empyrean: relating to heaven or the sky. As in, looking up and realizing just how small we really are

hypnagogic: of, relating to, or occurring in the period of drowsiness immediately preceding sleep. I'm wandering around the house hypnagogic all day these days.

Wayward Quotes

A pessimist is a person who has had to listen to too many optimists.
--Don Marquis
Wayward Cat Publishing
Dianna Dann Narciso
The Sunshine State
My Photos at iStock Photo

Florida Crackers

A ship comes in, with help, at Port Canaveral.




by Madison Julius Cawein

A mile of moonlight and the whispering wood:
A mile of shadow and the odorous lane:
One large, white star above the solitude,
Like one sweet wish: and, laughter after pain,
Wild-roses wistful in a web of rain.
No star, no rose, to lesson him and lead;
No woodsman compass of the skies and rocks, -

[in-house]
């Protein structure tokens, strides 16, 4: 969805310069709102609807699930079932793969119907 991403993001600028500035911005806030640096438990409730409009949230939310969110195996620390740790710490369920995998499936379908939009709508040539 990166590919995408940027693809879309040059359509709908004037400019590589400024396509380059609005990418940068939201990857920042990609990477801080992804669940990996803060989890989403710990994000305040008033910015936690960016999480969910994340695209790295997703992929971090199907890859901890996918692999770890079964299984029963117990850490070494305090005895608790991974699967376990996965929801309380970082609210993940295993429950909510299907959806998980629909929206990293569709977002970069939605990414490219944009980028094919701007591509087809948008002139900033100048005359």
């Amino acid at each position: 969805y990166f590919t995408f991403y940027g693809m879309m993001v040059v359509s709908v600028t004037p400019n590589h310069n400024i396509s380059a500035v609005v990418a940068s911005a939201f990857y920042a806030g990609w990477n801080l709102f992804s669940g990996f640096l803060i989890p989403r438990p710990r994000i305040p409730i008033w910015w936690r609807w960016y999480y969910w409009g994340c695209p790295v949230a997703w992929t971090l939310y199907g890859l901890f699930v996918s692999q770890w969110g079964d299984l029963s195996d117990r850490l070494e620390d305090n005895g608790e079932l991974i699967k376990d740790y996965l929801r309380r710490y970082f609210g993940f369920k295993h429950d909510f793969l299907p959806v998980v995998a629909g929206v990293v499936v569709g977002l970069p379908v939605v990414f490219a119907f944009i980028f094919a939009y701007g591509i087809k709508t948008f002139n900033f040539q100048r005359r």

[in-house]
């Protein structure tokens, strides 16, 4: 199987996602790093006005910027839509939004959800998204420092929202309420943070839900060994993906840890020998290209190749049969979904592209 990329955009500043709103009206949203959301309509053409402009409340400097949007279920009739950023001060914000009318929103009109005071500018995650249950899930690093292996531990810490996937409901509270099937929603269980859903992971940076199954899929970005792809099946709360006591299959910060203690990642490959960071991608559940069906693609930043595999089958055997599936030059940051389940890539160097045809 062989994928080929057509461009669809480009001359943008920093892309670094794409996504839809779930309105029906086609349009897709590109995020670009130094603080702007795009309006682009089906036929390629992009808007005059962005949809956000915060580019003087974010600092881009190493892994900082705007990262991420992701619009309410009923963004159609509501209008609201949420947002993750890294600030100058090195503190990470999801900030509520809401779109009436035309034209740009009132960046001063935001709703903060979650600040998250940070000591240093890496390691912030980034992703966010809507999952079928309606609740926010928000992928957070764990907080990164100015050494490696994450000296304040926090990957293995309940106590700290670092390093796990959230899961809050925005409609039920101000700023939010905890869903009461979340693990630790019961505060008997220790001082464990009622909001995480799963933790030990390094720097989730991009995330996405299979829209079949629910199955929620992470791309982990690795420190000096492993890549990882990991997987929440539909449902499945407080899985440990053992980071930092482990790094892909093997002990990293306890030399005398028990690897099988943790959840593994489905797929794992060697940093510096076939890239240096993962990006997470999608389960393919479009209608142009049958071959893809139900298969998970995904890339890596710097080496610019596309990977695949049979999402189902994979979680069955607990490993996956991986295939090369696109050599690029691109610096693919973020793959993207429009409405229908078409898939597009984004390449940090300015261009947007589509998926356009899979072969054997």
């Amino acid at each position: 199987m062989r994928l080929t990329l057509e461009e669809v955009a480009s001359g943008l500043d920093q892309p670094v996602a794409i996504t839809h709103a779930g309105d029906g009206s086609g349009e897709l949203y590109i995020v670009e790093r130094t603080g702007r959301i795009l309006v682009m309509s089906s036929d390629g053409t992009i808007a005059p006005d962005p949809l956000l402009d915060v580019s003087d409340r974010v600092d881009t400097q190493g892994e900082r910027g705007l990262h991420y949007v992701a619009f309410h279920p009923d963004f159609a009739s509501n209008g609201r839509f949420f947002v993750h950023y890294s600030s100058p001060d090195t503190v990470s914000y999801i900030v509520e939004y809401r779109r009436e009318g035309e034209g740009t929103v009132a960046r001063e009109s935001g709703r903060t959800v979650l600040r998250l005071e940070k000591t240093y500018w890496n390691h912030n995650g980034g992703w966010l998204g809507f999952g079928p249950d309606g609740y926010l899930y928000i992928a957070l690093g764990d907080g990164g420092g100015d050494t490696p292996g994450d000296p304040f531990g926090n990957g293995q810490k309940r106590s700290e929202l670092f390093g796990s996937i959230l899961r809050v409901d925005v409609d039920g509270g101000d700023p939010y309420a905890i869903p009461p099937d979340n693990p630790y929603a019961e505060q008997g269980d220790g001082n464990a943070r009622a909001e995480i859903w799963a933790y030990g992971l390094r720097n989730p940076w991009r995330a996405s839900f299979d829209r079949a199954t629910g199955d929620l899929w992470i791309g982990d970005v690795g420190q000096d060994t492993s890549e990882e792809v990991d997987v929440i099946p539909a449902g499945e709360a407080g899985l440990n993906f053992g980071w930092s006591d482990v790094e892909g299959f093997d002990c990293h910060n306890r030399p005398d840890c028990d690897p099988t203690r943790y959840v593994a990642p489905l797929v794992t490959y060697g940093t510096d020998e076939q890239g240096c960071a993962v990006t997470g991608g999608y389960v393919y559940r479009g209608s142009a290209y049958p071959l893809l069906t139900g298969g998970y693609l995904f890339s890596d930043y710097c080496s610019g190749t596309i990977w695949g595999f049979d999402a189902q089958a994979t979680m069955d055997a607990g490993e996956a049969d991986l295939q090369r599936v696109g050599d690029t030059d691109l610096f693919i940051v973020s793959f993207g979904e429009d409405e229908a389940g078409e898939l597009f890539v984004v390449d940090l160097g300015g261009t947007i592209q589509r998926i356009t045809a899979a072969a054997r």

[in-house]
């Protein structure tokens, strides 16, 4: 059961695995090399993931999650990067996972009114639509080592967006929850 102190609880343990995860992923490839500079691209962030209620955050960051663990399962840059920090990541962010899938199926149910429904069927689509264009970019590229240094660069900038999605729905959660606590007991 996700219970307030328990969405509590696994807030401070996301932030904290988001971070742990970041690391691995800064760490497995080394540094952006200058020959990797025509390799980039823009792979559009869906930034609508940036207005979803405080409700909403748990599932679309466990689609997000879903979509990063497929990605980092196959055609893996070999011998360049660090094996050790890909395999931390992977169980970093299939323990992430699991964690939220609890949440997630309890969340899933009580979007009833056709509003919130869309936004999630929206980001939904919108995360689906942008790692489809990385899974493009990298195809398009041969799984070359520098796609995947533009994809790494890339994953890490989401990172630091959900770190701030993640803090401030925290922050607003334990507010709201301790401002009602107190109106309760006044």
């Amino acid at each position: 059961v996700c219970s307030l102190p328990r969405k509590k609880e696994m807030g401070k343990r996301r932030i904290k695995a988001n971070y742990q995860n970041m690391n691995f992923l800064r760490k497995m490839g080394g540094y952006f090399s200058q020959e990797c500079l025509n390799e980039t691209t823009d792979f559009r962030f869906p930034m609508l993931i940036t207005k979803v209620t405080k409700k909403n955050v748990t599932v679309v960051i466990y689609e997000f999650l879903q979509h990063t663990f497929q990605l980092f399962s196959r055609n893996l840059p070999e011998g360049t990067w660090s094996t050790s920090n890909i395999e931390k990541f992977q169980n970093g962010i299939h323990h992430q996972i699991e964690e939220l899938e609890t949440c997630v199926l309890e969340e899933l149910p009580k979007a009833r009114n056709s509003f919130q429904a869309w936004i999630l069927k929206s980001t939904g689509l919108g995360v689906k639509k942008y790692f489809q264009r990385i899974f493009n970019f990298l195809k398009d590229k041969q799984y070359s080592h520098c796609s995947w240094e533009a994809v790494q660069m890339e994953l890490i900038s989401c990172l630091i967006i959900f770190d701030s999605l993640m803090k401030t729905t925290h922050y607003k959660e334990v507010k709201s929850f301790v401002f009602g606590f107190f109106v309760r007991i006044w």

Tattooed of stars and lichens, - doth love need
To guide him where, among the hollyhocks,
A blur of moonlight, gleam his sweetheart's locks.
We name it beauty - that permitted part,
The love-elected apotheosis
Of Nature, which the god within the heart,
Just touching, makes immortal, but by this -
A star, a rose, the memory of a kiss.


The Surprise at the End!

"Hello, Spring."
This photo was taken by The Introvert and made available through Flickr
Thank you for reading!
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and tell me about it.
See you next month!
Copyright © 2020 Dianna Narciso, All rights reserved.

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Dianna Dann Narciso
P.O. Box 60831
Palm Bay, FL 32906

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Wayward Cat Publishing · P.O. Box 60831 · Palm Bay, FL 32906 · USA